“Each team member has their own laptop and contact sheets for other team members and client contacts,” he said. “We’ve shifted our documents and materials to the cloud entirely, so we can access what we need instantaneously from anywhere. Having these procedures in place and tested allows our team to focus on their families first.”

Robby Moss, president & CEO at Hartwig Moss Insurance Agency, said his company’s business continuity plans — which emphasize remote work — go all the way back to the post-Katrina days. 

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“Since that time, we have moved all mission-critical systems away from being housed in our physical facilities and moved them to the cloud or converted to SaaS programs (software as a service models),” he said. “Additionally, we most recently replaced our entire phone system to a VOIP/Cloud based system that allows us to maintain contact with our clients and insurers following a storm.”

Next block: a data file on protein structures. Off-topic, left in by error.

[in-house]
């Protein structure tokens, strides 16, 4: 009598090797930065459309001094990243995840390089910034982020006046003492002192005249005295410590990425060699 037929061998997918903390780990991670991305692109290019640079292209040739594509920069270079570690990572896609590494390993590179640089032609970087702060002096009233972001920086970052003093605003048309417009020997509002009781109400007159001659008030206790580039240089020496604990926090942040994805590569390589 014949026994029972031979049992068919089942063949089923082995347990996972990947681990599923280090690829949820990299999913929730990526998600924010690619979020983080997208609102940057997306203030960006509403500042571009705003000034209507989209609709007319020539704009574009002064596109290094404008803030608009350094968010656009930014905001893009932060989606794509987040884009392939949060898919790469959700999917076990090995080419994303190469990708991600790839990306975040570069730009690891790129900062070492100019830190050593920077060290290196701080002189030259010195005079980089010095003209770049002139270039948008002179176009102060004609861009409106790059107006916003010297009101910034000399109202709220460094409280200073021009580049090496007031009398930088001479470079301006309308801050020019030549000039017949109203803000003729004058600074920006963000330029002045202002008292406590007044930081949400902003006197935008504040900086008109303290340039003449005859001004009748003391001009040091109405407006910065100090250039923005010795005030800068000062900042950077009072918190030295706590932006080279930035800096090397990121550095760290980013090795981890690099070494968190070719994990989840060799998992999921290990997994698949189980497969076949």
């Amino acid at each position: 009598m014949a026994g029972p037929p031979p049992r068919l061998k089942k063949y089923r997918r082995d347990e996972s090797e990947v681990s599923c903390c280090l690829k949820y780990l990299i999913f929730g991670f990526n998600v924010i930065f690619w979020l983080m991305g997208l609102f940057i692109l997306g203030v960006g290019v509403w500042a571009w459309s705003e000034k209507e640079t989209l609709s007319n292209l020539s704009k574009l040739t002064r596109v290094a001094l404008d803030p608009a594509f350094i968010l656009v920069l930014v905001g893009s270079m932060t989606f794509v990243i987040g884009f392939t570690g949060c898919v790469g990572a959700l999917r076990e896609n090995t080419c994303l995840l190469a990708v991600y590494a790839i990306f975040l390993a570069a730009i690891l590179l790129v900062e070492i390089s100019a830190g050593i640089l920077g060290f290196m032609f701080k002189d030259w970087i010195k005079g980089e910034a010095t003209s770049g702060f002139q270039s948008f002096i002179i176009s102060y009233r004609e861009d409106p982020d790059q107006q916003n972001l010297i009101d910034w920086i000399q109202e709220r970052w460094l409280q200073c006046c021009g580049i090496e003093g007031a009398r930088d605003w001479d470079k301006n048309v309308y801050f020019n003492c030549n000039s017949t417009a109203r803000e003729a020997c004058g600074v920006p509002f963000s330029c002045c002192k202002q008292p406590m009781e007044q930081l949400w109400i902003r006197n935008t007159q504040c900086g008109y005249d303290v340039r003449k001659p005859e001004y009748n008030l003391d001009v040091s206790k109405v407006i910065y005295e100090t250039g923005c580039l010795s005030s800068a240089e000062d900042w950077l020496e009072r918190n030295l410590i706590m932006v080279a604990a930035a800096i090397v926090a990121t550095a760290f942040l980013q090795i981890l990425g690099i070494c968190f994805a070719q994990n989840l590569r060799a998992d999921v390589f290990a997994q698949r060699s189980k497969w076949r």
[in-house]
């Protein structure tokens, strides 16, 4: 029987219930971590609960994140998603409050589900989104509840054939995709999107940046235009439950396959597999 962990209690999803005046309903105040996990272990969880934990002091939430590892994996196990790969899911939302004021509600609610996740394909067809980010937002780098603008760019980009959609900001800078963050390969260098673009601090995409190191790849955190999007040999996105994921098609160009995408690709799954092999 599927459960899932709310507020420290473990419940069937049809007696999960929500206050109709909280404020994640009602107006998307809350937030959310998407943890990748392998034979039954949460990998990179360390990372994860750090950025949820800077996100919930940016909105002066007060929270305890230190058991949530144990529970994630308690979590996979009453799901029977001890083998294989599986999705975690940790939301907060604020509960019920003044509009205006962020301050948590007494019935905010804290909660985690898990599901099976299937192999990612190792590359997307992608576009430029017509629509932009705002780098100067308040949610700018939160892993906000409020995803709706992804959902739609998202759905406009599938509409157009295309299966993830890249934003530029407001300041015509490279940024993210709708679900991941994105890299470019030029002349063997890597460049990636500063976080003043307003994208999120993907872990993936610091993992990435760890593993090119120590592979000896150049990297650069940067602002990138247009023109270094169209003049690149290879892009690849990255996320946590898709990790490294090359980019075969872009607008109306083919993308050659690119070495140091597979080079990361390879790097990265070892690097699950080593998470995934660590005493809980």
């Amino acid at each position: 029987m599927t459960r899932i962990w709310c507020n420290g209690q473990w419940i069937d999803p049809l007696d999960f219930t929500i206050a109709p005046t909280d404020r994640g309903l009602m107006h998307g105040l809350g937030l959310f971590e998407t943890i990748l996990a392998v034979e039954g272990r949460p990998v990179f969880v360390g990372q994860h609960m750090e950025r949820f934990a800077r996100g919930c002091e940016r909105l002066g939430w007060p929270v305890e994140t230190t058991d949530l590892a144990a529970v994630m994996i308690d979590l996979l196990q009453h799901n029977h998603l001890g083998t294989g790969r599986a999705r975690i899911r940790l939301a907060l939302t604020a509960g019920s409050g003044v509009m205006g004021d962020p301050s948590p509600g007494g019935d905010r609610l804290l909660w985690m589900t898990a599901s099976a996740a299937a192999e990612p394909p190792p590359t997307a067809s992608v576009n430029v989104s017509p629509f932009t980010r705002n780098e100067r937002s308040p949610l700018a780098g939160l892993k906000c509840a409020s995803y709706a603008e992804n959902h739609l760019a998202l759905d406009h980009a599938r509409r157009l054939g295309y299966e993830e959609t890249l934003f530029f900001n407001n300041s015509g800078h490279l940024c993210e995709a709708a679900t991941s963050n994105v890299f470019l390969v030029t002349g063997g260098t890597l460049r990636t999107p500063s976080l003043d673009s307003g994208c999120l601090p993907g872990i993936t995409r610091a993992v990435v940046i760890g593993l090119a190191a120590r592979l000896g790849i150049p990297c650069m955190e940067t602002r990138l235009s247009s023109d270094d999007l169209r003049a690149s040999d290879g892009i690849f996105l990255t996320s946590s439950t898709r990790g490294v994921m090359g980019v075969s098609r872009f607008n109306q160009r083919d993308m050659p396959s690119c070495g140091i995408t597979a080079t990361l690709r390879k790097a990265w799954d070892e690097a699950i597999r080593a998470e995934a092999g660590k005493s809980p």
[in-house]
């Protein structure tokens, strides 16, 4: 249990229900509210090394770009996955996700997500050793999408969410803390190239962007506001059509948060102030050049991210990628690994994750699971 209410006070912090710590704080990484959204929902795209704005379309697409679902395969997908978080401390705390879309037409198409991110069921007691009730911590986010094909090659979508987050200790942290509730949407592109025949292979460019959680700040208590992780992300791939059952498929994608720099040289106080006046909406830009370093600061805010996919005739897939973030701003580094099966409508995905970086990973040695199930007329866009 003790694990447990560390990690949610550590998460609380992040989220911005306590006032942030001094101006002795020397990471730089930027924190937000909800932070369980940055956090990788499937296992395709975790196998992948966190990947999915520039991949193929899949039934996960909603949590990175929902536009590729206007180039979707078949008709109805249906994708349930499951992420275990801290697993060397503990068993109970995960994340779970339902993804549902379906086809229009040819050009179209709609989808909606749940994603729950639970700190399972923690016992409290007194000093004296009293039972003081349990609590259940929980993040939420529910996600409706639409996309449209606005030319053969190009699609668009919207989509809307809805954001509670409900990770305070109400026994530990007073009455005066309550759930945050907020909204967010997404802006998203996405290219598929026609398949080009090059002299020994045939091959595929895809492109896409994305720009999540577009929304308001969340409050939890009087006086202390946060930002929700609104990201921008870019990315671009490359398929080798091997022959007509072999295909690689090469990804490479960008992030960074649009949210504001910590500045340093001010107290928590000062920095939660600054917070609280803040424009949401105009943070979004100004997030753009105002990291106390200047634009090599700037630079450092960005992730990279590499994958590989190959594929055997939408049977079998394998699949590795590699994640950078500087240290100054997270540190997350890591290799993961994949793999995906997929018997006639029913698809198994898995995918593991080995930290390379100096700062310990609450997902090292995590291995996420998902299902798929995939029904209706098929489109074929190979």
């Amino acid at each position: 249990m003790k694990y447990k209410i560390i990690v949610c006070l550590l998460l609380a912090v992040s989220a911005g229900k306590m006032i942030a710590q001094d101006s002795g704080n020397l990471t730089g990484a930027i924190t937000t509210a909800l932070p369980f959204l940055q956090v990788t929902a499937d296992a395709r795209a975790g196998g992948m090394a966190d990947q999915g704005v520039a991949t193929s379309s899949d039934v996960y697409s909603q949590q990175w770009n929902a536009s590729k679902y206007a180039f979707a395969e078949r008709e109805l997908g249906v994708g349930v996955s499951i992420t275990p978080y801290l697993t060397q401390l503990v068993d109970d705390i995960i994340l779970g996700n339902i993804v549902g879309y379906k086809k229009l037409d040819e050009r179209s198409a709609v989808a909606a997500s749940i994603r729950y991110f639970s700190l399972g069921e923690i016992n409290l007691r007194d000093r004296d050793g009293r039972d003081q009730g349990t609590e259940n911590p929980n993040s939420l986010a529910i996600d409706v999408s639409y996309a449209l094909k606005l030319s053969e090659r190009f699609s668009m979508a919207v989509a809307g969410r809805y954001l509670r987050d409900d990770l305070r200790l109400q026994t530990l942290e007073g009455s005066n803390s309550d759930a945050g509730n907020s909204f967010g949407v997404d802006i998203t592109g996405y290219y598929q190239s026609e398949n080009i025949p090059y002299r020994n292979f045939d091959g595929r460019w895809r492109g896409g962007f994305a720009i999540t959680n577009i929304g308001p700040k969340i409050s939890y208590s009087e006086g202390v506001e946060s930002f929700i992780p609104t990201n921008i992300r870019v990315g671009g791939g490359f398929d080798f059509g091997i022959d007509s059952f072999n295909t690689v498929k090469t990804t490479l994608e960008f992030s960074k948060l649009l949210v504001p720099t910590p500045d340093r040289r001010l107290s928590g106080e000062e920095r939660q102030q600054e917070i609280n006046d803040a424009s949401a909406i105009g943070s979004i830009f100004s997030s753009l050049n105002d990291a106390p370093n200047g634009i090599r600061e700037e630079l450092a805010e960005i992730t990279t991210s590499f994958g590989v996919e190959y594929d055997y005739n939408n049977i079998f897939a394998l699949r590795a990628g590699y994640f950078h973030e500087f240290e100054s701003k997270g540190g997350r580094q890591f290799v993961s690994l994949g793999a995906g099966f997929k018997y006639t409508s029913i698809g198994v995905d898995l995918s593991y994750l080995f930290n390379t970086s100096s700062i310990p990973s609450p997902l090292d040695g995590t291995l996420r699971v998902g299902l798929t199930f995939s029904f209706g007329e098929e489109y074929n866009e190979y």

Robert Steeg of Steeg Law said his firm has similar tools and systems in place. A big part of storm preparation, though, is making sure everything is running smoothly.

“[Our plan includes] checking on the back-up server/cloud service to make sure it is operating properly; distributing contact lists, vendor information and banking information to make it all handy in case we all end up working out of town; confirming the office call tree and messaging system for distribution of firm information and instructions; and placement of key hard-copy assets where they can be located and taken away on short notice,” he said.

‘Batten the Hatches’

Of course, some businesses’ hurricane prep is more complicated than grabbing laptops and hitting the road. Builders, for example, need to secure any active job sites and document them before any damage occurs.